I never liked to use “Classical conservative” for that term “conservative” came from the House of Lords stigma of representing the ruling class of Britain: Tories. One of the 20th Century’s finest intellectual minds and Christian moralist, G K Chesterton, (and like Buckley, a practicing Roman Catholic) couldn’t abide Tories, and proclaimed himself a “Liberal” in England, which itself had been the principal opposition party until Labour replaced them after WWII. It would be Margaret Thatcher, a PhD scientist (chemistry) and a commoner, who would transform the Tories in the Reagan era, and save Britain, and in the process project the same aura onto the term “conservative” in England as Buckley had done in America. She died in 2003 and WFB died in 2008, and in both cases, it appears “classical conservatism” died with them, save a few old war horses such as myself. England is close to being a lost cause.
Not being sure what will follow me is why I am writing this.
Perhaps we need new names in order to recover those old sensibilities for Democrats and the media have appropriated the power to name us, and call us what they like…at least to that 30% representing their natural stake in the population.
The truth is “liberal” no longer means anything unless you are a historian and use it in precise historical terms. And then you have to spend half your time equivocating as an annoying morning radio talk show host here does. The same goes for “conservative” since I can no longer call myself “conservative” so long as old National Review alums such as Jonah Goldberg and David French (both a little older than my eldest boy) or colleague Stephen Hayes of Weekly Standard, the age of my baby boy, are still out there proclaiming themselves to be “exclusivist” conservatives. They just don’t want to rub elbows with that sort of person.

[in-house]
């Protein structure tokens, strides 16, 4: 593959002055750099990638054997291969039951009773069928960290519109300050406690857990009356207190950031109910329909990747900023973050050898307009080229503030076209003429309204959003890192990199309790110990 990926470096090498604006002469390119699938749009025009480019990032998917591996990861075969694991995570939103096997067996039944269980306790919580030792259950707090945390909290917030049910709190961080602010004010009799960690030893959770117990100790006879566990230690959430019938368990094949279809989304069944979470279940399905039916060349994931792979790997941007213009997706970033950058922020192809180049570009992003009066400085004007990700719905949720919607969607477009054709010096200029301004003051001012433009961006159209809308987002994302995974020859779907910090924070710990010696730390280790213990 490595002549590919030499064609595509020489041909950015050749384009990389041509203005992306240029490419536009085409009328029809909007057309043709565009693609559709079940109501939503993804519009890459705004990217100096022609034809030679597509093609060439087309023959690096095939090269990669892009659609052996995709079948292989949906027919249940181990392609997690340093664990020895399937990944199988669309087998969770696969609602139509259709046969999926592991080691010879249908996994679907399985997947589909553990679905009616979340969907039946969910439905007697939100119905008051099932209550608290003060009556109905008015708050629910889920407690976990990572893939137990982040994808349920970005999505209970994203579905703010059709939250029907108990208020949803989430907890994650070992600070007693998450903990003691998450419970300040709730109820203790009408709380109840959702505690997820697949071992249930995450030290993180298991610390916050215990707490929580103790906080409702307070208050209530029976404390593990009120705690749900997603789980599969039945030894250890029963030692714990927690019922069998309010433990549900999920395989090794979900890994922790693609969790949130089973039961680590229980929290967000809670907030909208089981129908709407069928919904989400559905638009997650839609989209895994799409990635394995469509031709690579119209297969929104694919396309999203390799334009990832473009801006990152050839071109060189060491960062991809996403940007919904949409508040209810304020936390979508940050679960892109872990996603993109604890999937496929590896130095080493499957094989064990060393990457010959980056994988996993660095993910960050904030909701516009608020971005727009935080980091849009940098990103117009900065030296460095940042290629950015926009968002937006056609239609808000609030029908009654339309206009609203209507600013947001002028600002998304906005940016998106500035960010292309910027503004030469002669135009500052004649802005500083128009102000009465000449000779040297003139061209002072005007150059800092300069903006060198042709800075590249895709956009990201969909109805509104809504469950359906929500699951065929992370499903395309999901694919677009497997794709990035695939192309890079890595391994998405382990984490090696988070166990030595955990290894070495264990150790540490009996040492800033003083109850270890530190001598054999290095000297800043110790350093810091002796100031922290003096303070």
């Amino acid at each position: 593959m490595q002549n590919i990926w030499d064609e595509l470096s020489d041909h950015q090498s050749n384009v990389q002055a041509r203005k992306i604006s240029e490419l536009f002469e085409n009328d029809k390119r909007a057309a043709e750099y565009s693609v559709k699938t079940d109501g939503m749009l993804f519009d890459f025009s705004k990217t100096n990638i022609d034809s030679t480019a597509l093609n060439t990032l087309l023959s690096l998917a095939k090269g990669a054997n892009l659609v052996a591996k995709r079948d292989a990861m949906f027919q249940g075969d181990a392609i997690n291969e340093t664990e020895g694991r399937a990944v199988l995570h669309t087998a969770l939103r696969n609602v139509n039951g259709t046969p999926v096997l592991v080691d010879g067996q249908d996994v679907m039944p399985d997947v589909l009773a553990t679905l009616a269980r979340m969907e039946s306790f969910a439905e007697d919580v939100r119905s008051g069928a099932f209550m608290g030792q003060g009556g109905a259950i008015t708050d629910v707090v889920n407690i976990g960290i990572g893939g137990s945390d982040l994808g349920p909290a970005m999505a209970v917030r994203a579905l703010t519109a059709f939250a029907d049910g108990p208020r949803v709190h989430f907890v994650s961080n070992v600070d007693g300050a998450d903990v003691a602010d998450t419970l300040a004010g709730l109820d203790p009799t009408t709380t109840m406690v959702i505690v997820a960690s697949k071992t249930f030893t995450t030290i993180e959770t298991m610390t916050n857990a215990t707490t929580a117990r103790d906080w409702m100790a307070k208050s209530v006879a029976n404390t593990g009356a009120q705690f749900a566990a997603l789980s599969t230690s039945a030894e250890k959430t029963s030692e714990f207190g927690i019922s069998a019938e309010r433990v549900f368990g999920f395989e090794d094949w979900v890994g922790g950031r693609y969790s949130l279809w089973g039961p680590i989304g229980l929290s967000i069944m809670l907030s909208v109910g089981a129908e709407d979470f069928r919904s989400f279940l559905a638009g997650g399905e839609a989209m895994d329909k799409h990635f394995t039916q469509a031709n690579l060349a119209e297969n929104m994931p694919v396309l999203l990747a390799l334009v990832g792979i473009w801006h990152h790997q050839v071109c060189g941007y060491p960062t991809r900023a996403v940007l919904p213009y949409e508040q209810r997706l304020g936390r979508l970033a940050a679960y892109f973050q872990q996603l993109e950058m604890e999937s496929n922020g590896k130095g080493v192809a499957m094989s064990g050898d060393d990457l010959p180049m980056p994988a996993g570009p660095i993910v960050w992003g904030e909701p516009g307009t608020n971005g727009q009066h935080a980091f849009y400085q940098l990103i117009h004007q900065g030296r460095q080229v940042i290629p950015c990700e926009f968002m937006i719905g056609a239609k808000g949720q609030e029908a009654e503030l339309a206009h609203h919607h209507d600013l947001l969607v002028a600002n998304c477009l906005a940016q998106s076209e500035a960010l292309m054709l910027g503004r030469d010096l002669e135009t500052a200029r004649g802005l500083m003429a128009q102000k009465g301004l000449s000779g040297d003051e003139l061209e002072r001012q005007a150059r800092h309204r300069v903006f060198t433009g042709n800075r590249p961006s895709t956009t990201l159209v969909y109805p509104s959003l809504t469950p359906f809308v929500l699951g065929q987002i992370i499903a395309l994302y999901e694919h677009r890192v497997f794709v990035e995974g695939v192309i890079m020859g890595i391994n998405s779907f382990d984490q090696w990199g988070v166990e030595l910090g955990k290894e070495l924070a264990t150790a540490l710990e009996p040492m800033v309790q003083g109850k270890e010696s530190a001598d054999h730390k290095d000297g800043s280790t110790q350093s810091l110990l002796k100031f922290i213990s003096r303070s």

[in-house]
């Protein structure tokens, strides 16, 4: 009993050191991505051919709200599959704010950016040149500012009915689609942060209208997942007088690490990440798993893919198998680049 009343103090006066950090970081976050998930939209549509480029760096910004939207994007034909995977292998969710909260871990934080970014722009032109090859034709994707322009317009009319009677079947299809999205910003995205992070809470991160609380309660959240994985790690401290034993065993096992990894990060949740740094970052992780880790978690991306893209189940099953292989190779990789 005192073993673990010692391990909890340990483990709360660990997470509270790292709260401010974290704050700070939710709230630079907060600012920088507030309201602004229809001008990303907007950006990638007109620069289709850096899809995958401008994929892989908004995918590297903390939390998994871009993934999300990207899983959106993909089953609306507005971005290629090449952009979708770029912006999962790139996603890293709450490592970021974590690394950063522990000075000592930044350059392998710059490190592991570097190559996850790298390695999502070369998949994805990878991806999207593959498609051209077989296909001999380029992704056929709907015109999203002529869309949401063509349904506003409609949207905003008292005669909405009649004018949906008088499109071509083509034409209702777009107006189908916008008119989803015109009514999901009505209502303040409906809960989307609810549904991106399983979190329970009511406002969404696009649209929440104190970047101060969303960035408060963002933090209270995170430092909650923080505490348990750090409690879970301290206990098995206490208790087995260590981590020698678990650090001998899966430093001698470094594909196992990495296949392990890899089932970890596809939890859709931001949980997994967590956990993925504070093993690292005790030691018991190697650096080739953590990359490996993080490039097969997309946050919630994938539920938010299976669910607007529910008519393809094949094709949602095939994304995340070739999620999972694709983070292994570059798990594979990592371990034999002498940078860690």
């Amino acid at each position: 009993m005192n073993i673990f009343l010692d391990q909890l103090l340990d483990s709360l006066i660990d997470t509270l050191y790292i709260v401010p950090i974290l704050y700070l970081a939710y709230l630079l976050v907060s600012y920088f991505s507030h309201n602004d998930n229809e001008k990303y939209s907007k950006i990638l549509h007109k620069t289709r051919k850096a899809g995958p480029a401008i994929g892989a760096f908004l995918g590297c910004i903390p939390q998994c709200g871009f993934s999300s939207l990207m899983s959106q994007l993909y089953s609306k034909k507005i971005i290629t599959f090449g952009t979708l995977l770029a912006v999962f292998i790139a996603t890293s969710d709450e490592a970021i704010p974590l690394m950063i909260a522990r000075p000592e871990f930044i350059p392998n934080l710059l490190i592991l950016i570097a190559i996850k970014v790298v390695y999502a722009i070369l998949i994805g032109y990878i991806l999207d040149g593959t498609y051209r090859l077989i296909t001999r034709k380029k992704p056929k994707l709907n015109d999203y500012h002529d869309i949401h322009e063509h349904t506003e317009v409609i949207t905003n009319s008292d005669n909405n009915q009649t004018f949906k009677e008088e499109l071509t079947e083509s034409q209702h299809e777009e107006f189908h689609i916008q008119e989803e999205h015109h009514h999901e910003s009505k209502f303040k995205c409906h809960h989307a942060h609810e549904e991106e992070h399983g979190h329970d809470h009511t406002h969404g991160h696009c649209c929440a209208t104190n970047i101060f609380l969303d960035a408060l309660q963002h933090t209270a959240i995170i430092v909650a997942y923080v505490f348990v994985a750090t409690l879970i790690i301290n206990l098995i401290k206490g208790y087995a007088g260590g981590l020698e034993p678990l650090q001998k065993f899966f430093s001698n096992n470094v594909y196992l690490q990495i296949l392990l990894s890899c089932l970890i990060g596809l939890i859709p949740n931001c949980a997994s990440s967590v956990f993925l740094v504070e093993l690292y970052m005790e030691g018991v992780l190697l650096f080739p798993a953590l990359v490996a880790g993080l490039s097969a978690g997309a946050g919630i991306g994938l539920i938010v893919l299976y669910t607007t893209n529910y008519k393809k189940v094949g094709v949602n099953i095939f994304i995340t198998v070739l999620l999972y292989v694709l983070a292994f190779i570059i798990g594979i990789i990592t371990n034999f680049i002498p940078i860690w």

There is virtually nothing about America-as-founded that connects me to them.
If the truth were known, Donald Trump was never a conservative, but more of the classical liberal type, only, and here’s the rub, Trump was of the back-slapping, flag-waving variety, which has not been common among society’s better-educated and more affluent citizens since Daniel Webster. But this was how Trump found our lost Army, long since buried for at least a generation. He was the right man at the right time to wake those several millions up to citizenship and liberty again. Despised by the Left for having wakened them up, he is also hated by those superficial conservatives because he reminds them that these are the people they will have to actually keep company with and learn to speak their language if they can have any actual impact on how America is governed.